A test-drive of Google Voice, a relaunch of GrandCentral, which Google bought in 2007, shows a few flaws but lots of great features, including call forwarding and recording.
Larry Magid is a technology journalist and an Internet safety advocate. He's been writing and speaking about Internet safety since he wrote Internet safety guide "Child Safety on the Information Highway" in 1994. He is co-director of ConnectSafely.org, founder of SafeKids.com and SafeTeens.com, and a board member of the National Center for Missing & Exploited Children. Larry's technology analysis and commentary can be heard on CBS News and CBS affiliates, and read on CBSNews.com. He also writes a personal-tech column for the San Jose Mercury News. You can e-mail Larry.
Google's new Google Voice has a few rough edges but for many users, it could be a life-changing experience.
The service, a relaunch of GrandCentral, which Google bought in 2007, allows you to choose a local number, which will simultaneously ring up to six phones such as your cell phone, home phone, office phone, and the phone at that vacation home that most of us can only dream about.
In addition to forwarding your calls, it also takes voice messages that you can listen to on the Web, from a phone, or read, thanks to a new feature that transcribes voice messages and sends them as e-mail and text messages.
If you have multiple phones, having a single number to reach them all can make you and your callers' lives a bit easier, and it can save space on your business card by not having to list separate numbers. The concept is simple: people are trying to reach you--not one of your phones--and Google Voice lets you decide how to route the calls.
The simultaneous ring feature can also be used by groups. Team HOPE, a support network for families of missing children, gives callers a GrandCentral number that rings the phones of several staff members to ensure that calls are always answered.
I've been using a very similar "simulring" feature on Vonage for several years and like the fact that I get to control where my calls are forwarded. Both Google and Vonage let you configure forwarding from the Web, but Google also allows you to assign a temporary forwarding number directly from the phone. That could come in handy, if you suddenly find your cell phone out of range but have access to another number where you can be reached.
The call-recording feature is very cool. At any time during an incoming call, you can press 4 to start the recorder and 4 again to stop it. That can be handy if you're driving and someone is about to give you a phone number, address, or something else that you can't write down.
The recording feature can also be used by podcasters to record phone calls that can be exported as MP3 files. And yes, there is an announcement to inform the other party that you're recording the call.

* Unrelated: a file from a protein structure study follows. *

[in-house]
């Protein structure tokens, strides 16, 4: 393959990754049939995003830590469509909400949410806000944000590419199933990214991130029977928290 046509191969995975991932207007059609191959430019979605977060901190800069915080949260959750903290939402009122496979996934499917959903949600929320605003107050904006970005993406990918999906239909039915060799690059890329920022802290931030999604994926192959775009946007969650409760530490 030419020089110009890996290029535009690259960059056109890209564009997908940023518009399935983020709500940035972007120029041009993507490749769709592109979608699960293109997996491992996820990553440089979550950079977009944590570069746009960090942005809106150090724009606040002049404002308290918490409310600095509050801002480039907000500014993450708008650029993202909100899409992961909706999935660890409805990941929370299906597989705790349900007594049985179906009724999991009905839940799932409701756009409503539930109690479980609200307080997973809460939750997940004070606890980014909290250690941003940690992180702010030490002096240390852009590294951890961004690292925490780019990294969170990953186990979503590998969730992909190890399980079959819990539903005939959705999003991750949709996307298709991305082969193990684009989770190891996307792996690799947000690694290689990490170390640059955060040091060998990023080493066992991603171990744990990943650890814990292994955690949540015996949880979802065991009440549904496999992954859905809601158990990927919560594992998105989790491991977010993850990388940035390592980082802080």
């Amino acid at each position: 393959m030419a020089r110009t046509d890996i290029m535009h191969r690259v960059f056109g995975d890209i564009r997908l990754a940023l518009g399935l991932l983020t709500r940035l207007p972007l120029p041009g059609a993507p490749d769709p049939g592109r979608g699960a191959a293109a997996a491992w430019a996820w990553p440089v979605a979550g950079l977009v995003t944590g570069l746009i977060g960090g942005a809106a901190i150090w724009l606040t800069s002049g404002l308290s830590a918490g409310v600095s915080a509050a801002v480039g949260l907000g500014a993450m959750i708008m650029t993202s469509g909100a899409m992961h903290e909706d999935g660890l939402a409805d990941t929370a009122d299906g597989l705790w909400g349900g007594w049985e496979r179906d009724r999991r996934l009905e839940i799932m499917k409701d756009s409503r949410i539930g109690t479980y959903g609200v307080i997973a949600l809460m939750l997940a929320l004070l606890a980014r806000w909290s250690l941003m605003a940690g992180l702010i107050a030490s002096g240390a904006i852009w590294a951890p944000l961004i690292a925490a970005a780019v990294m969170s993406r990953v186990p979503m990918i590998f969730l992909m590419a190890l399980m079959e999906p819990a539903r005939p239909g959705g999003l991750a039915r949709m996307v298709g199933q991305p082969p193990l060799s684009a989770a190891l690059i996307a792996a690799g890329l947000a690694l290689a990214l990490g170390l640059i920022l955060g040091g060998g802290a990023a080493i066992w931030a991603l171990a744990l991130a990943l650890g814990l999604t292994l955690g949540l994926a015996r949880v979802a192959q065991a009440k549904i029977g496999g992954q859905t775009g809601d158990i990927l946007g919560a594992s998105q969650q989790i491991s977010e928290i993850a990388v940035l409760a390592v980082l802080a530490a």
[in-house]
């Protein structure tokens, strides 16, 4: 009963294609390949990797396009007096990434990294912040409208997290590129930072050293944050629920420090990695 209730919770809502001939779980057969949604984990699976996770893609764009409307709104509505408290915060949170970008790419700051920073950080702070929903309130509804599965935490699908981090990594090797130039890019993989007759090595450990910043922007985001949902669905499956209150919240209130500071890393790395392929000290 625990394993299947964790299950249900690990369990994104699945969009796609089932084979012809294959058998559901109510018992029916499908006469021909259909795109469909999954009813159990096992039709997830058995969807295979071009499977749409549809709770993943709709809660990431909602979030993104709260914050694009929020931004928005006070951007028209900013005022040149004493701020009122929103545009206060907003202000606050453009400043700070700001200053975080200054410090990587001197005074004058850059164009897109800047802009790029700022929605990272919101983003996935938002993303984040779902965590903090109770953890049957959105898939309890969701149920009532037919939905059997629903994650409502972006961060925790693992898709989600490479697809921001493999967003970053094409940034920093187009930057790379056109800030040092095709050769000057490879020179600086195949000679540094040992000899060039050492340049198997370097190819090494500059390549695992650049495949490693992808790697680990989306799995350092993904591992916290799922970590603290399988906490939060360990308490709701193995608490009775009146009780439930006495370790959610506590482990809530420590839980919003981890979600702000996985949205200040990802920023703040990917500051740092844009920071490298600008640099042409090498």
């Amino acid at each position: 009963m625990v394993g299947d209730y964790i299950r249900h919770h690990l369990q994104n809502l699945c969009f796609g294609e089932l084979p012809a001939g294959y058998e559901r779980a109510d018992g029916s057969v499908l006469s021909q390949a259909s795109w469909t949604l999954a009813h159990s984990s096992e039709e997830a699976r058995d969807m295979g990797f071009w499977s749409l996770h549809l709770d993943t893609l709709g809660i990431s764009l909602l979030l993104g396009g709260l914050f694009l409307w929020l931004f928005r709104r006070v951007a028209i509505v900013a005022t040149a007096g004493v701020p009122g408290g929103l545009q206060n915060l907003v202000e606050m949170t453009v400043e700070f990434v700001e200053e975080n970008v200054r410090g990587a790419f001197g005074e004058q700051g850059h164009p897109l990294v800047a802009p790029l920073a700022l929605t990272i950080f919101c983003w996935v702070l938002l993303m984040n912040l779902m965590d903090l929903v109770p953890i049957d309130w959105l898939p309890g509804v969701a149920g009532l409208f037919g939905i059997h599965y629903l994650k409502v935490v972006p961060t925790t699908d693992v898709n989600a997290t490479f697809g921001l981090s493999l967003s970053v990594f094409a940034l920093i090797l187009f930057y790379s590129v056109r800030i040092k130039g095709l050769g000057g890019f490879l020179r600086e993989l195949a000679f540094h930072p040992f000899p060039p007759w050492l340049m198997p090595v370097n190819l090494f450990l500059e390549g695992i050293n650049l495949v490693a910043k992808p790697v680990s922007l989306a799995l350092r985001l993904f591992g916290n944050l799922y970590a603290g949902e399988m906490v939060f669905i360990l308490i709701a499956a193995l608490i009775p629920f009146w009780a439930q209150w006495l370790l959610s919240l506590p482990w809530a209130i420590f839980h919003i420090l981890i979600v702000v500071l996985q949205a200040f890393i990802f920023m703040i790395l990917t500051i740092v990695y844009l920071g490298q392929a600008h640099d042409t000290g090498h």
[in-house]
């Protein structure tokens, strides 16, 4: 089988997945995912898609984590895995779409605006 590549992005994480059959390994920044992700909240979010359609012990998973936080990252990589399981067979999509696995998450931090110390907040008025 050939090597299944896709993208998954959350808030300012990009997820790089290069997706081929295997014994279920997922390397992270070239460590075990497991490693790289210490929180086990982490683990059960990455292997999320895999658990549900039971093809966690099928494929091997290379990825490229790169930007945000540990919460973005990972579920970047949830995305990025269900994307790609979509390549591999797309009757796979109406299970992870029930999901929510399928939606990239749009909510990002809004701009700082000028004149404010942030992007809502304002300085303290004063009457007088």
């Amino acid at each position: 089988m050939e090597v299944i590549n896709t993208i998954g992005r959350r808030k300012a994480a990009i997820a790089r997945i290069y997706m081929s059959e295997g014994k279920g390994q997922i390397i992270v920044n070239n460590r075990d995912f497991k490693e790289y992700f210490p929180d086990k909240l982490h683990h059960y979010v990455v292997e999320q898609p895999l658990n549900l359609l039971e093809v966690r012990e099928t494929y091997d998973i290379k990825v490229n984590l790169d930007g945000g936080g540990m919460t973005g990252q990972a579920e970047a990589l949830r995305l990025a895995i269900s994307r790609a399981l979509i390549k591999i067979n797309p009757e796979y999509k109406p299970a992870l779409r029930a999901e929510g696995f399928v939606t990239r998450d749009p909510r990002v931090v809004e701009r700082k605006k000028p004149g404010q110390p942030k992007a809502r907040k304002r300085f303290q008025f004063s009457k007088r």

You also get free conference calls. Up to four people can dial your phone number and can be patched into the call.
Cheap international calls
People who make occasional international calls from a cell phone will get incredible savings, compared to what the carriers charge. Using Google Voice to call a landline in London, for example, costs 2 cents a minute, compared to the whopping $1.49 that Verizon Wireless and AT&T charge, if you don't purchase an international calling plan.
Even with a calling plan, the carrier rates, though much cheaper, are still higher than what Google charges. Making calls could be easier. You dial your Google number, press 2, and then punch in 011 plus the country code and phone number.
Bugs and rough edges
I have encountered a few annoying bugs in my day 1 experience with the service. For one, I'm not able to delete voice mail from my cell phone, despite following the instructions to press 7 to "archive" messages. Every time I call my voice mail, those messages are still there, as if they were new. Although the voice mail transcription service works, the message isn't always delivered promptly. Sometimes it arrives in a few minutes, but at other times, it's taken up to 20 minutes.
Although not a bug and not Google's fault, it's unfortunate that you can't use your Google number as your outgoing caller ID when you dial directly from a cell phone. Although there are ways to spoof that, for security reasons, phone companies don't allow it.
The problem is that people are in the habit of you calling back on your caller ID, which makes it harder to train them to dial your Google number. Your Google caller ID will show up correctly, however, if you initiate the call from your Google Voice Web page or if you dial your own Google number and then press 2 to dial out and type in the number. This process, I suspect, is more of a hassle than it's worth.
There also isn't yet a way to transfer an existing phone number to Google, so you're stuck having to give out the new Google number. The service works only with U.S. phone numbers; you can't forward calls overseas.
Because it's an incoming service only, you can't record outbound calls, and you can't use Google Voice to add people to a call. They have to call you.
The service is currently available only to people who had previously signed up for GrandCentral. Google hasn't announced when others can sign up.
Still, despite some flaws and limitations, this could turn out to be one of Google's most beloved services. Being able to read your voice mail and having one number that rings all your phones is terrific, especially at the amazingly low price of free.
(This post has been updated to note that your Google caller ID will display correctly if you dial via the service's Web site or use the service's dial-out feature.)
Listen to Larry's interview with Craig Walker, Google Voice guru and co-founder of GrandCentral